NORTH CAMPUS—A week after sending their closest friends off to new lives as college students, the high school friends of incoming freshmen found themselves in a race against Cornell’s orientation leaders to determine who could be ignored sooner by the campus’ newest residents.
“I’m honestly off to a great start,” commented NYU freshman Dave Nichols. “The day after I helped move my friend John into his new dorm, I texted him ‘Hey dude, how’s college life going?’ He responded three days later saying he was sorry he missed my text and that ‘things are good.’ He hasn’t been very active in the West High Theatre Discord chat recently either. I’m not sure he could have moved on faster.”
Orientation leaders reported similar levels of disengagement from freshmen who grew tired of O-week activities. After the first few rounds of Two Truths and A Lie, they experienced the same glazed eyes and short responses as their freshmens’ high school boyfriends did. With new students quickly building relationships with roommates, potential clubs, and sports teams, the question of who will last longer in freshmens’ lives hangs heavily in the minds of orientation leaders and hometown lovers alike.
Kaileigh Smith ‘23, an orientation leader, expressed confidence in her coming irrelevance. “Oh, I have a week in their lives left, two tops,” she admitted. “As soon as I take this name tag off they’ll wonder whether there was actually a ‘Y’ in my name, and it’s all downhill from there. I’ll send them a text next week asking how classes are going, and then we’ll awkwardly avoid eye contact when we pass each other on campus until I graduate.”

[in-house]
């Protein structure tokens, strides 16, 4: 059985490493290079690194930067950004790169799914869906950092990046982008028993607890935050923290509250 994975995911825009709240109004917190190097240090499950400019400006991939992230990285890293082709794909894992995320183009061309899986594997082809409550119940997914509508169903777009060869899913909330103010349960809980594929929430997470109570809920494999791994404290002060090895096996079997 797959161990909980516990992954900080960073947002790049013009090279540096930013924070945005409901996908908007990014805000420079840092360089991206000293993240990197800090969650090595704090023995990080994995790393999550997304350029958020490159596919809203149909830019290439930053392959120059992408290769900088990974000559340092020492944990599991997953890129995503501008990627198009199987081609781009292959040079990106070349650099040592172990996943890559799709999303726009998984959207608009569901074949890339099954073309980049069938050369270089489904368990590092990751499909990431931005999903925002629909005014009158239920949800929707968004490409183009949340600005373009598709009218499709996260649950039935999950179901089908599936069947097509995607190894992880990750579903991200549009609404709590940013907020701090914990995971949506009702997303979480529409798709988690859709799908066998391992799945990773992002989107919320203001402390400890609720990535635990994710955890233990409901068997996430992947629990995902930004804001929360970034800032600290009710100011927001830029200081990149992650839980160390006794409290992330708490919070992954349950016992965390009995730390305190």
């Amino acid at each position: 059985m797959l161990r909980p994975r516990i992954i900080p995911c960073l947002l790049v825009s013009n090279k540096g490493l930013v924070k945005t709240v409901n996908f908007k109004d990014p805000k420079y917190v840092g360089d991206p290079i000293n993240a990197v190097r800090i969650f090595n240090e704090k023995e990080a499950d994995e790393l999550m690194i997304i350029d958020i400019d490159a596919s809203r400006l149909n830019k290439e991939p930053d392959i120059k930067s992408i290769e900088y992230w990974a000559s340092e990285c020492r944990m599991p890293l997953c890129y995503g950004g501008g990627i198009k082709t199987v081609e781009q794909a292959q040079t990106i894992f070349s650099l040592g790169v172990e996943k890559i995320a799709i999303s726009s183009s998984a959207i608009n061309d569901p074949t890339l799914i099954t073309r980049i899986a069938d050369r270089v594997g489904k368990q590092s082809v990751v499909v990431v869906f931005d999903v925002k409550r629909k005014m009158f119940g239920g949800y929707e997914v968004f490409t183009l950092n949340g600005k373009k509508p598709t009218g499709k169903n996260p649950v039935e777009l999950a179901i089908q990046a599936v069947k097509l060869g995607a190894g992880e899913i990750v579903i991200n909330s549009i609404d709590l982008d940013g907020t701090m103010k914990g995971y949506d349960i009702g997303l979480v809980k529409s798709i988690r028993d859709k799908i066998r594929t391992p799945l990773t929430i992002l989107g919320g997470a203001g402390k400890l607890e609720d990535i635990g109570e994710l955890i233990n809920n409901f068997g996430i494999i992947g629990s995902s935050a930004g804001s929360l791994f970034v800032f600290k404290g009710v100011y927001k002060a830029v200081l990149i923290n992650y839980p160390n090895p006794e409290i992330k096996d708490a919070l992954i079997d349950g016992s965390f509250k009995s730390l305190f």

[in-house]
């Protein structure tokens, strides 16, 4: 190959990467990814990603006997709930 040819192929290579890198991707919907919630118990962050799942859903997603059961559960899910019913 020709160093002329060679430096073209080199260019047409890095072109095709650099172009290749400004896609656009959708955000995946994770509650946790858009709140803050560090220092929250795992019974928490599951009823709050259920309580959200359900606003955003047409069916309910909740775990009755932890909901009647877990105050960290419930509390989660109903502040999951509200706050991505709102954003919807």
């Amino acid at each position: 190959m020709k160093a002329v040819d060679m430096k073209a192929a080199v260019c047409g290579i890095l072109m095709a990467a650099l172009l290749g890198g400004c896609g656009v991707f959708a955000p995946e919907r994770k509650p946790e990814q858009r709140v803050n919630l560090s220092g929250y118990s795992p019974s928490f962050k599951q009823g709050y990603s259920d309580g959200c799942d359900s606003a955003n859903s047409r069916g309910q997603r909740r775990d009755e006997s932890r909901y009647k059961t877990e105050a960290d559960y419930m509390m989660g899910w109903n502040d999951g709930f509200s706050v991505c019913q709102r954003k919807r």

As of now, the question of who will persist in the lives of freshmen is unclear. High school friends around the country hang on the promise that they will “totally hang over Thanksgiving break,” while orientation leaders place their hopes on ClubFest and freshmens’ desire for old study guides.
GATES HALL—In a bizarre showing, one freshman barbarian insists on calling CS “Computer Science,” whatever that is.
“I’m getting absolutely blasted in my introductory computer science classes” lamented Mitchell Fawkes ‘23 to his bewildered friends. “I just do not understand how Matrix Laboratory works, and none of the other computer science majors seem to want to help me. They just stare at me with a blank look and ask if I’m in the right class.”
Some of Fawkes’s associates have decided that his eccentricity is just too much, and have cut contact with him entirely.
“Yeah, I couldn’t keep that going,” said Fawkes’s former girlfriend Mikaela Richmond ‘23. “I just started to feel like he was messing with me—like he was speaking his own language, and I wasn’t in on the joke. I finally ended it when he asked me how I was liking ‘Industrial and Labor Relations’. I’m in ILR. How hard is that? For a boyfriend to remember your major?”
At press time, Fawkes shared experiences of shunning, even from peer counselors, being asked to leave without consultation when enquiring about “Cornell Empathy, Assistance and Referral Services”.